But the scope of the support received by settler groups is not merely confined to an unequal application of the law. Indeed, several recent visits by high-up officials to Silwan underscore the tight cooperation between settler groups and the state. In August, Attorney-General Yehuda Winstein, State Attorney Moshe Lador and Jerusalem Police Chief Aharon Franko paid a surprise and covert visit to the neighborhood. While the Justice Ministry initially denied that Winstein and Lador had met with Jewish residents and representatives, the official version was quickly altered after Palestinians released a video showing the head of the ELAD group, David Be'eri, climbing with the officials to the rooftop of a compound previously owned by a Palestinian family, now in the hands of ELAD, and speaking to them at length. That several ongoing court cases against ElAD are pending, it should hardly require pointing out that a Justice Ministry responsible for formulating the State's legal positions should not be associating with implicated organizations.

Palestinians have pleaded time and again for a change of policy in the neighborhood, yet the high-delegation chose to come to the neighborhood and ignore them. As a letter by representatives of Wadi Hilwe, a sub-neighborhood of Silwan, noted of the incident: "Many of us fear that the actions taken by the police and the law enforcement system in Silwan stem from an attempt to assist the settlers, and are possibly even carried out with their direct involvement… [Making] it extremely difficult for us to maintain any confidence in the Israeli law enforcement system".

Sadly, this trend shows no indication of reversing. Following in the footsteps of the Attorney-General and State Prosecutor, Knesset Members and other officials have repeatedly arrived in Silwan to meet with settler representatives. Just two weeks ago, the Knesset State Comptroller Committee, discussing zoning and building in Silwan, held its meeting in Beit Yehonatan, a settler house in the center of Silwan which was built in defiance of the neighborhood building restrictions. They too did not meet a single Palestinian representative.

Yet for all of the problems that Silwan continues to face, it is far from the exception when it comes to East Jerusalem. Indeed, things are looking nearly as bleak in nearby neighborhood of Sheikh Jarrah, north of the Old City, where Palestinians are being evicted from their homes to make way for right-wing Israeli nationalists. The evictions have led to the creation of an unusually strong activism movement, now known as "Solidarity", which has been organizing weekly protests for more than a year in the neighborhood attended by Israelis, Palestinians and internationals. Yet a few days after Sarhan was shot and turbulence was felt across East Jerusalem, Israel's Supreme Court ruled that settler groups would be allowed to obtain the rights to a large plot in the western portion of the Sheikh Jarrah which had previously been unaffected. The decision means the properties' owners, including settler representatives, will be able to initiate proceedings for the eviction of dozens of Palestinian families living on the property.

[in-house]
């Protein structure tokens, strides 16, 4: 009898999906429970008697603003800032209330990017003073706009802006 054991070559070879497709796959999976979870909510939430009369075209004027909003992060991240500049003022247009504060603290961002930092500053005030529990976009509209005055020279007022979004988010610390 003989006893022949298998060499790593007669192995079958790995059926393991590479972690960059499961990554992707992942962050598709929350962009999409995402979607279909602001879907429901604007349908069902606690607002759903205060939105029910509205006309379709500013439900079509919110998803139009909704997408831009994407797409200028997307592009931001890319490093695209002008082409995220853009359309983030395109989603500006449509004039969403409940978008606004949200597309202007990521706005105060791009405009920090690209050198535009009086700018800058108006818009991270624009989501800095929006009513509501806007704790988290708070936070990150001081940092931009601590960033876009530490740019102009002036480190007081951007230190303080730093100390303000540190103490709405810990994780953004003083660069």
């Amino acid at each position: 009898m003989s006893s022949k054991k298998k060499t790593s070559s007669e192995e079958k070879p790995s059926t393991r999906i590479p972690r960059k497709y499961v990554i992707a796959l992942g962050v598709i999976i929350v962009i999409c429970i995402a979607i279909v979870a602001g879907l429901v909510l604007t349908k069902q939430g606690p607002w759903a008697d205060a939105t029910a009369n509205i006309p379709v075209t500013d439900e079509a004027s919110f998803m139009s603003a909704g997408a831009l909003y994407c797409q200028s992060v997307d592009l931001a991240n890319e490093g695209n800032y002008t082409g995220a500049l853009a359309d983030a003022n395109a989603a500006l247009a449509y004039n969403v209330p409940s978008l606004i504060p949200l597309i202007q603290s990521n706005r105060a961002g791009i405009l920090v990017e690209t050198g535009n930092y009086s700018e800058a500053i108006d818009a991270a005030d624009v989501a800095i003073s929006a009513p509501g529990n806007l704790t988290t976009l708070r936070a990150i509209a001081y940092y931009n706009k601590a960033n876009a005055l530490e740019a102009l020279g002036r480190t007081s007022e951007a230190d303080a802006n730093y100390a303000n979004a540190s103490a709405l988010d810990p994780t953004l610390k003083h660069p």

What events in Silwan (and Sheikh Jarrah) underscore is that the political battle over Jerusalem seems to have entered a new phase. Ideologically driven ultra-nationalist and settler groups are increasingly calling the shots and working to change the city's borders and landscape. Having succeeded in garnering the support and backing of the Israeli authorities, including the Police and Jerusalem Municipality, these groups are settling growing numbers of Jewish families in the heart of Palestinian neighborhoods. And left without the backing of the Israeli establishment, Palestinians' sense of safety in their own neighborhoods has rapidly deteriorated and their basic rights infringed upon on a daily basis (for an example of what this situation looks like on the ground, see yesterday's 60 Minutes report on Israeli efforts to create an archaeological tourist attraction in the biblical ‘city of David'--right in the middle of Silwan). This is done in contravention of Israeli law, which for the most part details provisions for equal rights to citizens and permanent residents of the country.

In this neighborhood conflict, the Israeli authorities have taken sides: the young settlement guard's salary in Silwan, the jeep, and the fortification of the family house are all paid for by the Israeli taxpayer and meant to protect Silwan's Jewish settlers. And as some of the local Palestinians' attitude to the new neighbors efforts to "Judaize" the neighborhood is not hospitable, to say the least, and in some cases involves violent reactions, this is considered a security necessity.

Legally, the situation in Jerusalem is different than that in the Occupied Territories, where Palestinians are subject to military ruling. Yet those familiar with the situation that has evolved in Hebron cannot but help make the comparison to East Jerusalem, and in particular with the Holy Basin around the Old City: in both places a small minority of ideologically driven Israeli Jews have taken control over space, and with the support of the authorities they maneuver the Israeli security forces to subject the majority Palestinian community to their whims. In Hebron it has led to numerous and reoccurring violations of human rights and episodic violence. Where once Palestinian commerce thrived, a ghost town today exists.  That talk of "Hebronization" is being heard more often than before in the streets of Jerusalem is enough to underscore the severity of the current situation.

Tali Nir is an attorney and director of the Human Rights in East Jerusalem Project at The Association for Civil Rights in Israel (ACRI)